They could have signed Cruz instead of Choo. I’ll take the better baseball player, and the younger one.
They could have traded for Matt Kemp or Bautista or Santana or Gardner. I’ll keep the prospects.
With Choo, you can be more patient with Choice, and with Nick Williams. You have less urgency, and more flexibility, when it comes to what to do about Rios’s $13.5 million option for 2015. You have the added dimension of plugging Profar and Martin in at the bottom of the lineup, if you’d like, and that could be huge.
I’m not suggesting the Rangers will be able to use (or interested in using) cash to wallpaper their mistakes (also known in Yankees lexicon as “Whitsoning,” or “Tartabulling”). There are going to be concerns that Texas is committing too much money to Choo, and too many years.
But the landscape in baseball is changing, and given how many clubs are coming into far more money than they used to operate with, we’re at a point in the game where the carefully measured overpay is part of the arsenal. Texas always has a Plan B and a Plan C, but as we saw last winter, sometimes those fallbacks fit the fiscal restraint model yet don’t amount to enough baseball games won.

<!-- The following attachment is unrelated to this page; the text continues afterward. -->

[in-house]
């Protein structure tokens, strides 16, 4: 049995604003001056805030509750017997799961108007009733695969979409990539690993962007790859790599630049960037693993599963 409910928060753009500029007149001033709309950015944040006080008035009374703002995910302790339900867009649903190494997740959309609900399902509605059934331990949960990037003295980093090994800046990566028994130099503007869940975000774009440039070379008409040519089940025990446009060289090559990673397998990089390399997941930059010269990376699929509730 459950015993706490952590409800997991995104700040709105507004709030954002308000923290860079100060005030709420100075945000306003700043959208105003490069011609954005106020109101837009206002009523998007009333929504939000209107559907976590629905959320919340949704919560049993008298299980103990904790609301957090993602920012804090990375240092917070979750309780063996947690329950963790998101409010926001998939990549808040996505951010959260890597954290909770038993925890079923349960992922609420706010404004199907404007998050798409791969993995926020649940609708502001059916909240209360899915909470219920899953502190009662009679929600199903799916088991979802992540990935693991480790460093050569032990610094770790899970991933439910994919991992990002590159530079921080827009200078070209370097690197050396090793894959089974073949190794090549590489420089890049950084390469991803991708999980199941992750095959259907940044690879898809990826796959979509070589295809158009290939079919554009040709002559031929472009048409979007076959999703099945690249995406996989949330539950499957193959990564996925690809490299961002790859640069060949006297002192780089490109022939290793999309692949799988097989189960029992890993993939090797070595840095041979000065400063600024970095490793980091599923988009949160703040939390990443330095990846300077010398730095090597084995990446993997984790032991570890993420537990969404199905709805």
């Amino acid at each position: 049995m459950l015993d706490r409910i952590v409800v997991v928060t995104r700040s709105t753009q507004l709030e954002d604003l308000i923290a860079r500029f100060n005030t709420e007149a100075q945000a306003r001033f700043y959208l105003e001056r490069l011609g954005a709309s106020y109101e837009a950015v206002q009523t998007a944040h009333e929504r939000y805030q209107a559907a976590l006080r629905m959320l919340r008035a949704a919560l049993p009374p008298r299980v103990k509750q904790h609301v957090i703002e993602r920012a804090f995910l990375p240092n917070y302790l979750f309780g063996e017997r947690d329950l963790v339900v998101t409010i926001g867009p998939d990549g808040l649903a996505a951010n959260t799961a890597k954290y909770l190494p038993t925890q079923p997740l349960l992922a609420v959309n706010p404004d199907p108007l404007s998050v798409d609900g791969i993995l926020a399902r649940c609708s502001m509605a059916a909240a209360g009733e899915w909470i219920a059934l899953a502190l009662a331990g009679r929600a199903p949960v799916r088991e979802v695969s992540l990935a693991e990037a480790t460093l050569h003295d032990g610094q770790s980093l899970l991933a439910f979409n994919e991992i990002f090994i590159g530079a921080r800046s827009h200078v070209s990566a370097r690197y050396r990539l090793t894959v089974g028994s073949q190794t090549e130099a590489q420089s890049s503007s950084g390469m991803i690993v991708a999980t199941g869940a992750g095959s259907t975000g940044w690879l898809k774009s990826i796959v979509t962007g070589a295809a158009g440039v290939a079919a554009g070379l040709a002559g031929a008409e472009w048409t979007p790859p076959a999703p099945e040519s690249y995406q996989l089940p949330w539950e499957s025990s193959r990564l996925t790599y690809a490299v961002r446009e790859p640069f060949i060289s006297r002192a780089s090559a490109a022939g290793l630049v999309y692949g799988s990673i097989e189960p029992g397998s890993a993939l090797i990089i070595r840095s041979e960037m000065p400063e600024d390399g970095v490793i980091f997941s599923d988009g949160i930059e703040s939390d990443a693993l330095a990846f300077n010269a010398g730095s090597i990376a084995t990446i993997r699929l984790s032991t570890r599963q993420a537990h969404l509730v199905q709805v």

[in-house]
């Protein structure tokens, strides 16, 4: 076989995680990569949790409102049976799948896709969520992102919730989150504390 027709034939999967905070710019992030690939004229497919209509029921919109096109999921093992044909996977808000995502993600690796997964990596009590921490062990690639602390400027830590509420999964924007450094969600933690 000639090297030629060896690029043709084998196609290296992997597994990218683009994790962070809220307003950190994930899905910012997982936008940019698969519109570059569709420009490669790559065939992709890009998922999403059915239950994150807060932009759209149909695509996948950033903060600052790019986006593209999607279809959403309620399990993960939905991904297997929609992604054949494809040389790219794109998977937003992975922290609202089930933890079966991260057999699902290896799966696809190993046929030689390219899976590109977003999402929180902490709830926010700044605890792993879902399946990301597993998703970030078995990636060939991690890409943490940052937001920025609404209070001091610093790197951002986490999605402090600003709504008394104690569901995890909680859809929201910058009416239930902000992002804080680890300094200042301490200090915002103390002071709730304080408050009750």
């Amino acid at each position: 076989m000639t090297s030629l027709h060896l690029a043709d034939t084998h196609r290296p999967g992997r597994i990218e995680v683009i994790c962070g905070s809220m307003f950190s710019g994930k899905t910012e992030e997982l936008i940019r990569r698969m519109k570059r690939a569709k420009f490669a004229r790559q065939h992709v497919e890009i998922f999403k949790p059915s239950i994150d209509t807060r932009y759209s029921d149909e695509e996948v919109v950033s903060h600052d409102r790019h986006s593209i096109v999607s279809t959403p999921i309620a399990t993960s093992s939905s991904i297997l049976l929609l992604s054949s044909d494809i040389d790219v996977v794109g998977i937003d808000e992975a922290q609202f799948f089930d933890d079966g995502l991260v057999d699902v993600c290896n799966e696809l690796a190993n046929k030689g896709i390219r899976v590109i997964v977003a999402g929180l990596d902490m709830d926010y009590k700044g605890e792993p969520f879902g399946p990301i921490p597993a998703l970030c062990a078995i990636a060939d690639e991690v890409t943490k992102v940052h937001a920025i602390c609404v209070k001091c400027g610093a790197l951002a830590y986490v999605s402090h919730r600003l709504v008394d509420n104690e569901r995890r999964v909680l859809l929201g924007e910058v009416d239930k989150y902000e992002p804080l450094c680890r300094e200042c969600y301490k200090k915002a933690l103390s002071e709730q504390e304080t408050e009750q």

In hindsight, I’m eventually going to be OK as a Rangers fan with 2012 and 2013 in the large scheme of things, because four straight years of 90 wins and of 162+ is not something to be taken for granted, given how hard it is to win in this sport.
But that’s not to say there’s not that ache — that relentless itch — to get back to that final doorstep this team was on in 2010 and especially 2011, and to blow the door down this time. We’re all as hungry as Shin-Soo Choo and Adrian Beltre and JD and Ray and Bob to get there, and with the window still very much open, and this franchise well positioned to keep it that way for most if not all of these next seven years, I’m having a difficult time losing any sleep over the fact that a winning baseball player like Choo is going to be around to help his team grind things out and walk right through that door behind which the biggest flag rests.